Tuesday, May 29, 2018

David Law and Tom Ginsburg on Constitutional Drafting in Latin America (new book chapter)

"Constitutional drafting in Latin America: a quantitative perspective"
David Law and Tom Ginsburg
in Colin Crawford and Daniel Bonilla Maldonado (ed.),  Constitutionalism in 
the Americas,
(Edward Elgar, 2018), pp. 217-239
Introduction: Generalizations about the practice of constitutional drafting within a region as diverse as Latin America are bound to be inherently imprecise. A single region can be home to considerable constitutional heterogeneity.1 It is also clear, however, that there exist geographical and regional patterns in the adoption of formal legal rules.2 Distinctive regional characteristics can endure in the face of globalization for a multitude of reasons. In the case of Latin America, for example, they may be borne of historical, religious, linguistic, and geographical ties, or they may reflect the 
existence of shared concerns and experiences, such as American hegemony or a legacy of strongman rule.
     This chapter offers an empirical overview of constitutional drafting patterns and trends in Latin America over the last 60 years. We use various quantitative measures and indices of constitutional content to contrast Latin America with other regions and shed light on whether and in what ways constitutional drafters in Latin America have responded to frequent concerns such as excessive American influence, overconcentration of executive power, and human rights abuses.
     Section II examines the extent to which Latin American countries continue to use the U.S. Constitution as a model for their own constitutions. In both scope and substance, Latin American constitutions are becoming increasingly dissimilar to the U.S. Constitution over time. Indeed, not only has Latin America become increasingly divergent from the model of the U.S. Constitution, but it has become more divergent than the rest of the world.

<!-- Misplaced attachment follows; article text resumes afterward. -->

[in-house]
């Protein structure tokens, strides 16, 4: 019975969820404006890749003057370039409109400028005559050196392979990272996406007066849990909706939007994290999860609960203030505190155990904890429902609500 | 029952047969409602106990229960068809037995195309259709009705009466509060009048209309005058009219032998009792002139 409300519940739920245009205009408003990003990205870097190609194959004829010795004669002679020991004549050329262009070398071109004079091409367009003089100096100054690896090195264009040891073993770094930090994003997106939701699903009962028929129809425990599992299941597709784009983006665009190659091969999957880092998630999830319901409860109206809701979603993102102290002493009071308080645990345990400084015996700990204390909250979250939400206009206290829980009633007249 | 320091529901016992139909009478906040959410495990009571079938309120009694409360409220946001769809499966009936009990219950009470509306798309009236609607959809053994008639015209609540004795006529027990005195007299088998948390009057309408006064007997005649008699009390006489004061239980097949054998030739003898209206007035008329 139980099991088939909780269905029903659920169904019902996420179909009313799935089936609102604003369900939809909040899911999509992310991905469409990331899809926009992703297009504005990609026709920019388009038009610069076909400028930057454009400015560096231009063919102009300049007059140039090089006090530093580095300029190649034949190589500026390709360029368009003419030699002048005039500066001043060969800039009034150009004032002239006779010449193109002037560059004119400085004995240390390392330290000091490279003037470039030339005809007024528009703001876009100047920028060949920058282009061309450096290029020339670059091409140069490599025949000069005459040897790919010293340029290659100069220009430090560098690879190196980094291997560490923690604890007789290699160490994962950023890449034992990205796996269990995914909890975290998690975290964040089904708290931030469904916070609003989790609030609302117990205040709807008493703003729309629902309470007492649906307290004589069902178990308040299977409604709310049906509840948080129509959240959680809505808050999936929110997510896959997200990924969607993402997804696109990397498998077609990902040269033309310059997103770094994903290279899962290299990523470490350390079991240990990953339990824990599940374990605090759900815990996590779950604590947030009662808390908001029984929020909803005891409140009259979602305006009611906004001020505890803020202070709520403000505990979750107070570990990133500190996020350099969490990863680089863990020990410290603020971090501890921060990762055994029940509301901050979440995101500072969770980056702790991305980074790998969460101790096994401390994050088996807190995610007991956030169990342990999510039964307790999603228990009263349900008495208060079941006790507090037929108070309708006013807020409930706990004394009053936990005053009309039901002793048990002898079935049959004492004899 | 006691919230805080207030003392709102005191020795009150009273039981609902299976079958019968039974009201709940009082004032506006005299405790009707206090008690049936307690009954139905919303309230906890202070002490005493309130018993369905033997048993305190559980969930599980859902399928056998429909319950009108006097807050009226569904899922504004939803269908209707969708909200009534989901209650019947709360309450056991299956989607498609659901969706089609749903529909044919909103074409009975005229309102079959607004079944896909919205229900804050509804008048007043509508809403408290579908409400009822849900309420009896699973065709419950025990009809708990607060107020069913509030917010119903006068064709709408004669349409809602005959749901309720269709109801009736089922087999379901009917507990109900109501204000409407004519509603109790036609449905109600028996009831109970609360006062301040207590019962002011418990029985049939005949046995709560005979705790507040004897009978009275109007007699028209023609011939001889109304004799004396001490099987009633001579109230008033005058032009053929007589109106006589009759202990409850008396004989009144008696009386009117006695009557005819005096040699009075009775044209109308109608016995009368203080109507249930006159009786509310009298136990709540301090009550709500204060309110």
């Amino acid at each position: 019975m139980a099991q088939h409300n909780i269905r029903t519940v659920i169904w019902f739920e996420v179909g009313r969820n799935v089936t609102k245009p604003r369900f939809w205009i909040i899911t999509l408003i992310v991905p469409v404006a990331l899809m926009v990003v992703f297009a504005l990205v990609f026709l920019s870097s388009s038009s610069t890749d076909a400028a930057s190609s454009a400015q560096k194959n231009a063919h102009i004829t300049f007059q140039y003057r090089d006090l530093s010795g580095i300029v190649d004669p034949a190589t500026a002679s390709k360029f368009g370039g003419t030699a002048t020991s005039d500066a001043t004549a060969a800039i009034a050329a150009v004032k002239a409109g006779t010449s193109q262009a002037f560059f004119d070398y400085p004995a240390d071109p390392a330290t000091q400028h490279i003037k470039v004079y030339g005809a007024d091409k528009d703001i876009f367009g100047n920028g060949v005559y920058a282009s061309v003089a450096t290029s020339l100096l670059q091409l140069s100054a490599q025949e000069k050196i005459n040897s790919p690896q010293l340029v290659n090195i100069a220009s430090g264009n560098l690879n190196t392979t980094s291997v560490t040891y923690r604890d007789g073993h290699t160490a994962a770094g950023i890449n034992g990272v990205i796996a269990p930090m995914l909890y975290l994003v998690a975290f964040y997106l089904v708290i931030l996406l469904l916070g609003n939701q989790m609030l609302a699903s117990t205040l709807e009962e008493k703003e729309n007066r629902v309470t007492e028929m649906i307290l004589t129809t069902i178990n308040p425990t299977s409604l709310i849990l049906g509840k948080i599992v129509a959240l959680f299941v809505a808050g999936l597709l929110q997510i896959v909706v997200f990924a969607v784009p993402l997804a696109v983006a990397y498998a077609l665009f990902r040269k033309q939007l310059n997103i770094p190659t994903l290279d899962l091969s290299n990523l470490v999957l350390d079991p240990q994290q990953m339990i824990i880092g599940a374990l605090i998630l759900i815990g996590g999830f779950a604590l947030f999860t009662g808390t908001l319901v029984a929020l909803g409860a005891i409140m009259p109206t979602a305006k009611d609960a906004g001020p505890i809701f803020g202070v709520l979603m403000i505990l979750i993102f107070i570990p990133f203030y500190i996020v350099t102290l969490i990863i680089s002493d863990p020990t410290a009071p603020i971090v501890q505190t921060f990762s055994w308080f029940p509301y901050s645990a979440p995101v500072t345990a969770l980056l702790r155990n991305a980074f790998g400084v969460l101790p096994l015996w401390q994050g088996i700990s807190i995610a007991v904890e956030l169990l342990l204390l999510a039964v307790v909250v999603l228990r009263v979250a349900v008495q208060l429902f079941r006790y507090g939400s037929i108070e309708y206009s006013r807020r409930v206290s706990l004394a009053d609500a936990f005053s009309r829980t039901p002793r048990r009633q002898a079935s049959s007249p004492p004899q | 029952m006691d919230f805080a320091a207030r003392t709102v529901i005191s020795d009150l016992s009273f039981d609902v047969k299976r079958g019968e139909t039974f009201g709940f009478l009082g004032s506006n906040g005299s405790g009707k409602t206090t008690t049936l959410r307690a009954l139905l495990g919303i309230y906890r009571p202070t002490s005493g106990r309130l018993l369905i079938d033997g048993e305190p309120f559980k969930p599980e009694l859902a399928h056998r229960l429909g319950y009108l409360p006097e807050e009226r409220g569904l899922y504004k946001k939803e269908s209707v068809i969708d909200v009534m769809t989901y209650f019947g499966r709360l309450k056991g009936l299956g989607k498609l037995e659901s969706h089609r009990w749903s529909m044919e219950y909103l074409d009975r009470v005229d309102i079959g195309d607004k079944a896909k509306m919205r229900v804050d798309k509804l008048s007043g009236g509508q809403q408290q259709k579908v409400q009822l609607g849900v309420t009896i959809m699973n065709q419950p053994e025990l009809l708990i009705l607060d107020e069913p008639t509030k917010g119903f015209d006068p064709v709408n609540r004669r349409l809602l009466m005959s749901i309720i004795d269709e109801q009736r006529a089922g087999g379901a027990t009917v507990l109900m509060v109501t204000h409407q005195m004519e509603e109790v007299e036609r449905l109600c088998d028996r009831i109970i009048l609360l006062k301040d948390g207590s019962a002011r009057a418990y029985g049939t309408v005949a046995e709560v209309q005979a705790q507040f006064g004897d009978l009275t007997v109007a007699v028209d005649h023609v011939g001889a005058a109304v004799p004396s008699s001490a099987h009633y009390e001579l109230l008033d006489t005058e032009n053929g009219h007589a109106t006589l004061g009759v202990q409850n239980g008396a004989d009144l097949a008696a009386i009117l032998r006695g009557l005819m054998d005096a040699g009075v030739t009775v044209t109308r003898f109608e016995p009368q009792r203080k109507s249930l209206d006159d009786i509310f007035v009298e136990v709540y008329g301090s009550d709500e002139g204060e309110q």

Section III compares constitutions in Latin America with those of other regions along a number of substantive dimensions. Relative to other regions, constitutional drafting in Latin America is characterized by a stingy approach to executive power and a generous approach to the protection of rights. Latin America’s combination of extensive de jure rights, on the one hand, and a long history of autocratic leaders and human rights abuses, on the other, is a reminder that governments do not always deliver in practice what they promise on paper. Prior work suggests that levels of actual respect for rights have improved over the last two decades, with the result that the gap between the promise and the reality of Latin American constitutionalism may be narrowing.3 As interesting as that line of research happens to be, however, this chapter focuses exclusively on how constitutions are drafted, rather than how they are interpreted or implemented. Accordingly, we deliberately limit our analysis to the text of the constitutions themselves. Our findings suggest that constitutional drafting is characterized to some degree by variation along regional lines, and that there is at least some substance to the notion of a Latin American approach to constitutional drafting...

No comments:

Post a Comment